This study of patients from diverse racial/ethnic backgrounds who received care at the Kaiser Permanente Northern California health system looked at how common attention-deficit/hyperactivity disorder (ADHD) diagnoses were over a 10-year period across seven racial/ethnic groups.
Cycles of reward: New insight into ADHD treatment
Researchers at the Okinawa Institute of Science and Technology Graduate University (OIST) in collaboration with scientists at the University of Otago and the University of Auckland in New Zealand, investigated the actions of the drug in rats.
Young mums more likely to have kids with ADHD
Young mothers have a greater chance of having a child with attention deficit hyperactivity disorder (ADHD) according to new research from the University of South Australia.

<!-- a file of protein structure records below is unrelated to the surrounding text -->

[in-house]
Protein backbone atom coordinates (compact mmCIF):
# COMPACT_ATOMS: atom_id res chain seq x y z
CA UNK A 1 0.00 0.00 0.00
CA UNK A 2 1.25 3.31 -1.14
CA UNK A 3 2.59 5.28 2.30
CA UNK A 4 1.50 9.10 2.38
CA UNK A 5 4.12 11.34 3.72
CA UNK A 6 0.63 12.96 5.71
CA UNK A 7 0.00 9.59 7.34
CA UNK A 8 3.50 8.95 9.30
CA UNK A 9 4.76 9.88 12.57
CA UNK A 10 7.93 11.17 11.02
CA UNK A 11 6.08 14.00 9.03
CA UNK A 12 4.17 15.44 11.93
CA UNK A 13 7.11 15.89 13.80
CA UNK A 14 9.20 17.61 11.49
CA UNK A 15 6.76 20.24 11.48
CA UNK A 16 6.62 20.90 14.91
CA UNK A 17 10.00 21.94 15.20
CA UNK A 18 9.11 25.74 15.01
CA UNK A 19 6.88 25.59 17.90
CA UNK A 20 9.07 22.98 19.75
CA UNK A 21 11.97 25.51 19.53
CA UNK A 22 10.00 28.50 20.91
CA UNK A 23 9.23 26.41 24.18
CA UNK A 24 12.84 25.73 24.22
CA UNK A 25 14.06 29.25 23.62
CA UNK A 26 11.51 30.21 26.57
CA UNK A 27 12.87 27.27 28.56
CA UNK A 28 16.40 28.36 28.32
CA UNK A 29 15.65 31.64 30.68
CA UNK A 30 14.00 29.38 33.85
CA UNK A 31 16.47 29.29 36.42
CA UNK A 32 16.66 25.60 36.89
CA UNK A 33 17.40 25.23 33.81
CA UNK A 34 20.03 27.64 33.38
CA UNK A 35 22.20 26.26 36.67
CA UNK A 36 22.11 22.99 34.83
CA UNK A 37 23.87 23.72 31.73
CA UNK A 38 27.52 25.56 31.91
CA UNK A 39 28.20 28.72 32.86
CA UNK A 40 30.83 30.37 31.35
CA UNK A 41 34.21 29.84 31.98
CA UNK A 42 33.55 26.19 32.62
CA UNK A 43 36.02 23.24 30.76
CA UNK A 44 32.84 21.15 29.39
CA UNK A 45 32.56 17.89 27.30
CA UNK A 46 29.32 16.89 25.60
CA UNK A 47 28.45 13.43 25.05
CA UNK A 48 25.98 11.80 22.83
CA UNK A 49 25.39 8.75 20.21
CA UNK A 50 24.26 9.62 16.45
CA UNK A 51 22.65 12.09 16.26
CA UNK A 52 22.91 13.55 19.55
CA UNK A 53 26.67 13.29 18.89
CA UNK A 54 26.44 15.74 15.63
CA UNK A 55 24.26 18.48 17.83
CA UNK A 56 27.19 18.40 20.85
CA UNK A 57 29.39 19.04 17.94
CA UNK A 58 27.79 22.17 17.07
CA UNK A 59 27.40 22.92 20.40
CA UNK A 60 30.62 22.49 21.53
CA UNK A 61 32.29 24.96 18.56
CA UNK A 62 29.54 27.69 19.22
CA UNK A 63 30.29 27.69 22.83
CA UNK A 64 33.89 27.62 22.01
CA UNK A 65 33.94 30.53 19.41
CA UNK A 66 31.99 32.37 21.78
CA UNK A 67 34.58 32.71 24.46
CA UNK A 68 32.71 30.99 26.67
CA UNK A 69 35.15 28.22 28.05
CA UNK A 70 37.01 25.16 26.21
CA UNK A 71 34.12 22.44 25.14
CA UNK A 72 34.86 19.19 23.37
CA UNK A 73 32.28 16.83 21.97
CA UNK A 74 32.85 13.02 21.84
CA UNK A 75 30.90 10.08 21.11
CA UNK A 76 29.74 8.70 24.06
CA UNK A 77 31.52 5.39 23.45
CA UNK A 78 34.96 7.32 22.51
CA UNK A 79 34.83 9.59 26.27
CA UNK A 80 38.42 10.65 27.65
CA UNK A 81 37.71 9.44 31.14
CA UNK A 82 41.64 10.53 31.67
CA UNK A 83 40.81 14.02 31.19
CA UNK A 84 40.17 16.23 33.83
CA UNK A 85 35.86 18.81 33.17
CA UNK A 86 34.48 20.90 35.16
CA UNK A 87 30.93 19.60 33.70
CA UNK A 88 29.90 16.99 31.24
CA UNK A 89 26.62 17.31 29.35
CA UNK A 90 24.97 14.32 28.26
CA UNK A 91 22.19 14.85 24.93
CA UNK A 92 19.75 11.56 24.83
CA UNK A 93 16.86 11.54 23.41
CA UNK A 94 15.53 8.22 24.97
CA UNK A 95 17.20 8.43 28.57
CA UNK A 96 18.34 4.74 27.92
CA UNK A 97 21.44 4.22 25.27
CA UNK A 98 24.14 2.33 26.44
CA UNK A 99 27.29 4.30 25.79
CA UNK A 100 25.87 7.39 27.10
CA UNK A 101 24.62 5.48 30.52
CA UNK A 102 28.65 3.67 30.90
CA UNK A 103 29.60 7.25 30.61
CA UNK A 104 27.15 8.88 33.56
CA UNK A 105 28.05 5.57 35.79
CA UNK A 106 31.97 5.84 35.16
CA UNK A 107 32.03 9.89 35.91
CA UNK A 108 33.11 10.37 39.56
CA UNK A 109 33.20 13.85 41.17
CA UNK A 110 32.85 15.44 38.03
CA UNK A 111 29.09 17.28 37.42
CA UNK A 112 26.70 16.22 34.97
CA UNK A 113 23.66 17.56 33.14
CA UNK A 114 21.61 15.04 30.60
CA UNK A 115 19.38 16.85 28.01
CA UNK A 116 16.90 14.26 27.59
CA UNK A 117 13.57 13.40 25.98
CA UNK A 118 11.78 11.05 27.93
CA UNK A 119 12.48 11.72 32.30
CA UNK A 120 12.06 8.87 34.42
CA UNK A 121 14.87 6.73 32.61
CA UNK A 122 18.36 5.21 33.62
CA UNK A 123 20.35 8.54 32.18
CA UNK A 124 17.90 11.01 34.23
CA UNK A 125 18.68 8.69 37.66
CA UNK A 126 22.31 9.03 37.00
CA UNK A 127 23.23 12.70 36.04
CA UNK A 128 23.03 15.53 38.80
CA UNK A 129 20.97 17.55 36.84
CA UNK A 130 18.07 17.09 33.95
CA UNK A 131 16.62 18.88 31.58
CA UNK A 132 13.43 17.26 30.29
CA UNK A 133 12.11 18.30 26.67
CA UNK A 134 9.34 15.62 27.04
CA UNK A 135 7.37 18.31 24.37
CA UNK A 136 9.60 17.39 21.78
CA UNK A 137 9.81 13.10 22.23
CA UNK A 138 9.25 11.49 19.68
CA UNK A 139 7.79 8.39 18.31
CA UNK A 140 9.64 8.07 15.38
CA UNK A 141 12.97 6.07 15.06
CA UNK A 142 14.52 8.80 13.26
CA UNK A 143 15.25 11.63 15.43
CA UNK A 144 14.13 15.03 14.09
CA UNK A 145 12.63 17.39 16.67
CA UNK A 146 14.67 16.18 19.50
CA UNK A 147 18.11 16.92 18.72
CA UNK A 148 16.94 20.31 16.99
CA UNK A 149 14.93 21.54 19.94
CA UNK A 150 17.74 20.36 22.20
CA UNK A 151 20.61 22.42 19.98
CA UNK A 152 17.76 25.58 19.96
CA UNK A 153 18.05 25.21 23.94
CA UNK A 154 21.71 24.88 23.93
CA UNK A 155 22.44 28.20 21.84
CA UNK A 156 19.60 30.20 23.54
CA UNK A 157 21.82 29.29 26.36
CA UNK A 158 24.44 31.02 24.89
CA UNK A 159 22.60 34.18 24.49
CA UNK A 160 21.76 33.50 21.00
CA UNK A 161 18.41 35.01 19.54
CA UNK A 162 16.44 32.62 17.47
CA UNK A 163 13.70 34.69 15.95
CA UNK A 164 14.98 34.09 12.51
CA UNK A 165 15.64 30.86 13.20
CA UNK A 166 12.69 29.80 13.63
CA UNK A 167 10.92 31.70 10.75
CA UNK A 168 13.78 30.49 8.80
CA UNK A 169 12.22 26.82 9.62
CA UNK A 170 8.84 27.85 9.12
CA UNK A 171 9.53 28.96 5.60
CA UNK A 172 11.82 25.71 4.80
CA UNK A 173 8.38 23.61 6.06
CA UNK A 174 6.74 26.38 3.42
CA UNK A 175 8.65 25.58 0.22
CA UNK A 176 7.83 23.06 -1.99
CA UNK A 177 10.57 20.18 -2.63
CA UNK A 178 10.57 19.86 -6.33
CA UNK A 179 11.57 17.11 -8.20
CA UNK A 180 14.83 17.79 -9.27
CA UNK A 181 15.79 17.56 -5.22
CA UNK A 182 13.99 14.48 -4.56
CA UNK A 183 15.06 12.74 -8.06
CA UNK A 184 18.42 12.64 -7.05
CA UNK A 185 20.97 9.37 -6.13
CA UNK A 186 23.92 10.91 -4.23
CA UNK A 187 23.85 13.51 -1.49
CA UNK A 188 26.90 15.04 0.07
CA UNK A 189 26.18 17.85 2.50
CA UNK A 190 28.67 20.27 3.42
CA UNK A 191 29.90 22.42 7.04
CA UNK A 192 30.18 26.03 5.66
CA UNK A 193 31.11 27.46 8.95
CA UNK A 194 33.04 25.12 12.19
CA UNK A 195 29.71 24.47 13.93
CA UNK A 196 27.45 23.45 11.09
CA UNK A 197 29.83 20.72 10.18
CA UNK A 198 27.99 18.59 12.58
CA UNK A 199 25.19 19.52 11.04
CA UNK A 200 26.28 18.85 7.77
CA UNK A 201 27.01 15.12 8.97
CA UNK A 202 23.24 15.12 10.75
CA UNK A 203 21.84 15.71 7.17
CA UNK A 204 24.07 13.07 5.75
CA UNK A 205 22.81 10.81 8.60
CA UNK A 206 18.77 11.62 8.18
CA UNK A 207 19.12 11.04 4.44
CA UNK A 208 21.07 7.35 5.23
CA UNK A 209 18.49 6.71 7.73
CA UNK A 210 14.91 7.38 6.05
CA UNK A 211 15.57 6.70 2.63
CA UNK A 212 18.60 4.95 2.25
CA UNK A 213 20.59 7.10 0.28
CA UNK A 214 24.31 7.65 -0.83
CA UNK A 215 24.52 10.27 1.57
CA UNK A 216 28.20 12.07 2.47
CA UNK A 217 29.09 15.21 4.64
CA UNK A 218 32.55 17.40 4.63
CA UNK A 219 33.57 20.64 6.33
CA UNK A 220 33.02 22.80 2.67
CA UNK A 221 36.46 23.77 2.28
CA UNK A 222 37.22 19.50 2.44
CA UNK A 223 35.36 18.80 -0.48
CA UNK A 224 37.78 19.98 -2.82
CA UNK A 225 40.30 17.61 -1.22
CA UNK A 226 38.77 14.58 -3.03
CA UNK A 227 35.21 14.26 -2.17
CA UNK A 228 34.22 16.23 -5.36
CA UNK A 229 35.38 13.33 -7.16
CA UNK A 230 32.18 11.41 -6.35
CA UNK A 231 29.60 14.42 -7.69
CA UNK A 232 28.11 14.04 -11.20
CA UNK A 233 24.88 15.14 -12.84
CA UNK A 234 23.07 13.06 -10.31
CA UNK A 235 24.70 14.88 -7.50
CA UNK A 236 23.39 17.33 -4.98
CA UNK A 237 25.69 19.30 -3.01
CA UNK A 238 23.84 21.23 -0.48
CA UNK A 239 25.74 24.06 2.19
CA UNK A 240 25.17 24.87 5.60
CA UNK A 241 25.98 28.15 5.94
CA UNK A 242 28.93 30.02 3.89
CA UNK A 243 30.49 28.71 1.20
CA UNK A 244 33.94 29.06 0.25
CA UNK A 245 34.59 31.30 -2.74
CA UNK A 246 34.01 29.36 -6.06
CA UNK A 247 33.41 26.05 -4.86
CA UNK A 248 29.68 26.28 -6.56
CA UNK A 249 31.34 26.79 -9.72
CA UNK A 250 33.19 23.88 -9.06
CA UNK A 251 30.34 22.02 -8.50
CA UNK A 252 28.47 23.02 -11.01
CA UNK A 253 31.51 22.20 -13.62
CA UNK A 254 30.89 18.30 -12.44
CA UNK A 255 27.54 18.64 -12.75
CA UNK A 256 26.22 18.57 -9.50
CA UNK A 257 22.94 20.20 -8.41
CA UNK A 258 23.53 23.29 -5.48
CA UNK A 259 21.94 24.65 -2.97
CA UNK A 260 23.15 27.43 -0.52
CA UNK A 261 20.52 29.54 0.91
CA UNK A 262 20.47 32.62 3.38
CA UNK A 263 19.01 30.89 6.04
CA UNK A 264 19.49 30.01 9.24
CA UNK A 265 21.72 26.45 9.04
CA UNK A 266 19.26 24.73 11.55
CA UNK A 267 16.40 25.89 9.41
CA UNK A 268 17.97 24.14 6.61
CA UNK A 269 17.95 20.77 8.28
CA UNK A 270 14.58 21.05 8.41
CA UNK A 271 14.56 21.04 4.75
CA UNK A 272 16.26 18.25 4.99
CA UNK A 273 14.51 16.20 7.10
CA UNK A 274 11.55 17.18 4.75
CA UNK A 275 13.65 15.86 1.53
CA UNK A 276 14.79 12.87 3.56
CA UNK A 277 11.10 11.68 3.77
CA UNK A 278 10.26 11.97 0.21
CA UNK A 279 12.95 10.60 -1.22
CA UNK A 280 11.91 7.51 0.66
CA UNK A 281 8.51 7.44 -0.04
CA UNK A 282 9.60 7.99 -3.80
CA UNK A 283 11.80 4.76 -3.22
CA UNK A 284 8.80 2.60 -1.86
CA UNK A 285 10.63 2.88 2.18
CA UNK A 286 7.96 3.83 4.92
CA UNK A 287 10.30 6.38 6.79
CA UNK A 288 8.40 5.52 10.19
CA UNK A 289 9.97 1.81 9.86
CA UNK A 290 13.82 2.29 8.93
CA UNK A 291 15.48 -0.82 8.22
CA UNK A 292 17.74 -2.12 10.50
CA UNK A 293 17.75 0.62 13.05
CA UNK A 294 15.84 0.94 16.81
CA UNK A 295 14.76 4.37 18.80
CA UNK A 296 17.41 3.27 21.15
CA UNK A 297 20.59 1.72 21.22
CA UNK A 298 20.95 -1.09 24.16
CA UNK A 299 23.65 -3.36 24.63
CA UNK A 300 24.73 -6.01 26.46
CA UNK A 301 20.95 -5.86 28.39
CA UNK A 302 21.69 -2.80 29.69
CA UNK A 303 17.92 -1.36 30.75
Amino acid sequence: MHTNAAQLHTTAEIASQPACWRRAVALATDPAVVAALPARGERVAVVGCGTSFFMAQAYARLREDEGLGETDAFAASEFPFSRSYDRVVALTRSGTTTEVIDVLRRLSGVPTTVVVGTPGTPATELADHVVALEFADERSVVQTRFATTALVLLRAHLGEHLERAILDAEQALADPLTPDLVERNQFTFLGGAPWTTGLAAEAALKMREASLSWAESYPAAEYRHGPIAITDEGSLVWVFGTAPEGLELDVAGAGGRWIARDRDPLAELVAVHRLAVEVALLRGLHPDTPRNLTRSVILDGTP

ADHD medication: How much is too much for a hyperactive child?
When children with ADHD don't respond well to Methylphenidate (MPH, also known as Ritalin) doctors often increase the dose.
Antipsychotic use in youths with ADHD is low, but still cause for concern
A new study eased fears about the proportion of youths with ADHD taking antipsychotic drugs, but still found that many prescriptions may be inappropriate.
How stimulant treatment prevents serious outcomes of ADHD
Analysis quantifies the extent which stimulant treatment reduces serious outcomes in children and young adults with ADHD.
Did Leonardo da Vinci have ADHD?
Leonardo da Vinci produced some of the world's most iconic art, but historical accounts show that he struggled to complete his works.
More sleep may help teens with ADHD focus and organize
Teenagers with attention deficit hyperactivity disorder (ADHD) may benefit from more sleep to help them focus, plan and control their emotions.
Researchers have found the first risk genes for ADHD